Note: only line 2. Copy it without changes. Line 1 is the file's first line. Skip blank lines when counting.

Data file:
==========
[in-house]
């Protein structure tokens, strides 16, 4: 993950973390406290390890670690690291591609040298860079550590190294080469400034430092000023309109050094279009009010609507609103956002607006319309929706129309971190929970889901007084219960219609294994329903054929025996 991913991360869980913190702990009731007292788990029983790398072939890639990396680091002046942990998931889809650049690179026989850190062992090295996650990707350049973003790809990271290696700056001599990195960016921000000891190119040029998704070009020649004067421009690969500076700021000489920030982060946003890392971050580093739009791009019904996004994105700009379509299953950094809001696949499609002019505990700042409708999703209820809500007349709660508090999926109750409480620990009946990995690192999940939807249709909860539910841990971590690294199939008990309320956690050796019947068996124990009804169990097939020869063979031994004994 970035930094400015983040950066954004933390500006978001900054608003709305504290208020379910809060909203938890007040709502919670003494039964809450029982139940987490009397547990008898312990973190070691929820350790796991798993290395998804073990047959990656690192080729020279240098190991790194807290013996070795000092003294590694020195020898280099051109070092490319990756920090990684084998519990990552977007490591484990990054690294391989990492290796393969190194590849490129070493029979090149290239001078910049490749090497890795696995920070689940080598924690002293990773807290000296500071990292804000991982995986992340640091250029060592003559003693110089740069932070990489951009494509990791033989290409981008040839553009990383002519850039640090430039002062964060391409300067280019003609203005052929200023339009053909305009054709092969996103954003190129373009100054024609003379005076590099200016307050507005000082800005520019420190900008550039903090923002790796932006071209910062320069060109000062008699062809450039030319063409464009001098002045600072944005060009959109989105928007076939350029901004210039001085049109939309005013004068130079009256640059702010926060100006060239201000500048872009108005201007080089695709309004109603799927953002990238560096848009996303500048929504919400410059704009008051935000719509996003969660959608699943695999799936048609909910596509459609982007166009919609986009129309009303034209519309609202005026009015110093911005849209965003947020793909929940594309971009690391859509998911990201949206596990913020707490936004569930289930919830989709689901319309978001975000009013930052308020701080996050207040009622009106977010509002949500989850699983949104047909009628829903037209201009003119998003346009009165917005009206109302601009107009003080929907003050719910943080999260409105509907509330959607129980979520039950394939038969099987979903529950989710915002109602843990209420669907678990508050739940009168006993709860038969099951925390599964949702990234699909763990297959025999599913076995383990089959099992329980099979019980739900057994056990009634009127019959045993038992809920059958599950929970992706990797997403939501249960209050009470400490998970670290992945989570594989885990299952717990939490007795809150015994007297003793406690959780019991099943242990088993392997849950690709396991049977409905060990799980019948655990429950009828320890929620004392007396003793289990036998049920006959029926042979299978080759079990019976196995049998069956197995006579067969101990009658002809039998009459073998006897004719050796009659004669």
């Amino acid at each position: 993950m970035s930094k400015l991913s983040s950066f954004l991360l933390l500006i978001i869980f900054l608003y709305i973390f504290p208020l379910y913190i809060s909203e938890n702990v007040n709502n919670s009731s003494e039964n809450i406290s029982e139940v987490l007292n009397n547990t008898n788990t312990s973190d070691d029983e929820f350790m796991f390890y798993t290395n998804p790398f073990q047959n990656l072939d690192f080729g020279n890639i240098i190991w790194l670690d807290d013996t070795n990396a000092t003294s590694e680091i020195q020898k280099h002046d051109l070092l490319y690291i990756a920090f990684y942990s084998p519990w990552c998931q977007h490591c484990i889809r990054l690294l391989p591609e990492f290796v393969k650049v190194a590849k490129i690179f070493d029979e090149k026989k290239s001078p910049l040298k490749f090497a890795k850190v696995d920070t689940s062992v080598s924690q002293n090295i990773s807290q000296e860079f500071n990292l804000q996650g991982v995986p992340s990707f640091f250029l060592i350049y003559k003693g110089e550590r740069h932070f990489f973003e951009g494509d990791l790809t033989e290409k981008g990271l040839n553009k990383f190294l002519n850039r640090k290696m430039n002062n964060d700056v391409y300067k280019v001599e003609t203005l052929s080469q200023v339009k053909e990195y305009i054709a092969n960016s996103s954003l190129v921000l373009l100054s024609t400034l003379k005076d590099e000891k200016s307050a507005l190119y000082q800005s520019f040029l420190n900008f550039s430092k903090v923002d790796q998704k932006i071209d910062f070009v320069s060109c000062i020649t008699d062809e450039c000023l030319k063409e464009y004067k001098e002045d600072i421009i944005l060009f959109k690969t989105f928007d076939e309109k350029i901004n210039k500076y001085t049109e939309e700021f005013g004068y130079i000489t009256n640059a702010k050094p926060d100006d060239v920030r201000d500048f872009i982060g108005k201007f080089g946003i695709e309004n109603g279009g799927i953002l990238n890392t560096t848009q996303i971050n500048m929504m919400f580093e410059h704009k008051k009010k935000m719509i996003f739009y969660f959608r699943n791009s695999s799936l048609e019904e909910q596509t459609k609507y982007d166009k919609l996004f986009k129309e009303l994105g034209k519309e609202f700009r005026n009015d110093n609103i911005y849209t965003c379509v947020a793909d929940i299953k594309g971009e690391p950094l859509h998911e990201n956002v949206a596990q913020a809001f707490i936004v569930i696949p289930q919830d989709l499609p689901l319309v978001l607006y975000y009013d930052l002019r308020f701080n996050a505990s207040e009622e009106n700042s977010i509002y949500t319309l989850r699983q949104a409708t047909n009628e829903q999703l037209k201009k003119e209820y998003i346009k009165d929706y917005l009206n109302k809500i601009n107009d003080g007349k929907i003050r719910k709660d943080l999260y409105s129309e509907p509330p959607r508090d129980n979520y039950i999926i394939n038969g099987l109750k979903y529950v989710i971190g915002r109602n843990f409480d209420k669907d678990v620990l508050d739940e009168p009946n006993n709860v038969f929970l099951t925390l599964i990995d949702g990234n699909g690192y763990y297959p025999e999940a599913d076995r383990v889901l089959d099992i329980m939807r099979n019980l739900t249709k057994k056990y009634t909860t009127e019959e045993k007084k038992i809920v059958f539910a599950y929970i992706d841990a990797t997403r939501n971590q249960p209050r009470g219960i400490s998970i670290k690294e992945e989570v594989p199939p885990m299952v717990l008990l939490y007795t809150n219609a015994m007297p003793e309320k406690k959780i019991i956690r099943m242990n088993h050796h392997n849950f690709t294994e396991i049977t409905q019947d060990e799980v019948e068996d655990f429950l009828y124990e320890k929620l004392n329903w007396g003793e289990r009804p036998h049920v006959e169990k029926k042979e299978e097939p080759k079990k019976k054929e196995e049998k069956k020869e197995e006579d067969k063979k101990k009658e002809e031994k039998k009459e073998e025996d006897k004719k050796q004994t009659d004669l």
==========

């Protein structure tokens, strides 16, 4: 993950973390406290390890670690690291591609040298860079550590190294080469400034430092000023309109050094279009009010609507609103956002607006319309929706129309971190929970889901007084219960219609294994329903054929025996 991913991360869980913190702990009731007292788990029983790398072939890639990396680091002046942990998931889809650049690179026989850190062992090295996650990707350049973003790809990271290696700056001599990195960016921000000891190119040029998704070009020649004067421009690969500076700021000489920030982060946003890392971050580093739009791009019904996004994105700009379509299953950094809001696949499609002019505990700042409708999703209820809500007349709660508090999926109750409480620990009946990995690192999940939807249709909860539910841990971590690294199939008990309320956690050796019947068996124990009804169990097939020869063979031994004994 970035930094400015983040950066954004933390500006978001900054608003709305504290208020379910809060909203938890007040709502919670003494039964809450029982139940987490009397547990008898312990973190070691929820350790796991798993290395998804073990047959990656690192080729020279240098190991790194807290013996070795000092003294590694020195020898280099051109070092490319990756920090990684084998519990990552977007490591484990990054690294391989990492290796393969190194590849490129070493029979090149290239001078910049490749090497890795696995920070689940080598924690002293990773807290000296500071990292804000991982995986992340640091250029060592003559003693110089740069932070990489951009494509990791033989290409981008040839553009990383002519850039640090430039002062964060391409300067280019003609203005052929200023339009053909305009054709092969996103954003190129373009100054024609003379005076590099200016307050507005000082800005520019420190900008550039903090923002790796932006071209910062320069060109000062008699062809450039030319063409464009001098002045600072944005060009959109989105928007076939350029901004210039001085049109939309005013004068130079009256640059702010926060100006060239201000500048872009108005201007080089695709309004109603799927953002990238560096848009996303500048929504919400410059704009008051935000719509996003969660959608699943695999799936048609909910596509459609982007166009919609986009129309009303034209519309609202005026009015110093911005849209965003947020793909929940594309971009690391859509998911990201949206596990913020707490936004569930289930919830989709689901319309978001975000009013930052308020701080996050207040009622009106977010509002949500989850699983949104047909009628829903037209201009003119998003346009009165917005009206109302601009107009003080929907003050719910943080999260409105509907509330959607129980979520039950394939038969099987979903529950989710915002109602843990209420669907678990508050739940009168006993709860038969099951925390599964949702990234699909763990297959025999599913076995383990089959099992329980099979019980739900057994056990009634009127019959045993038992809920059958599950929970992706990797997403939501249960209050009470400490998970670290992945989570594989885990299952717990939490007795809150015994007297003793406690959780019991099943242990088993392997849950690709396991049977409905060990799980019948655990429950009828320890929620004392007396003793289990036998049920006959029926042979299978080759079990019976196995049998069956197995006579067969101990009658002809039998009459073998006897004719050796009659004669």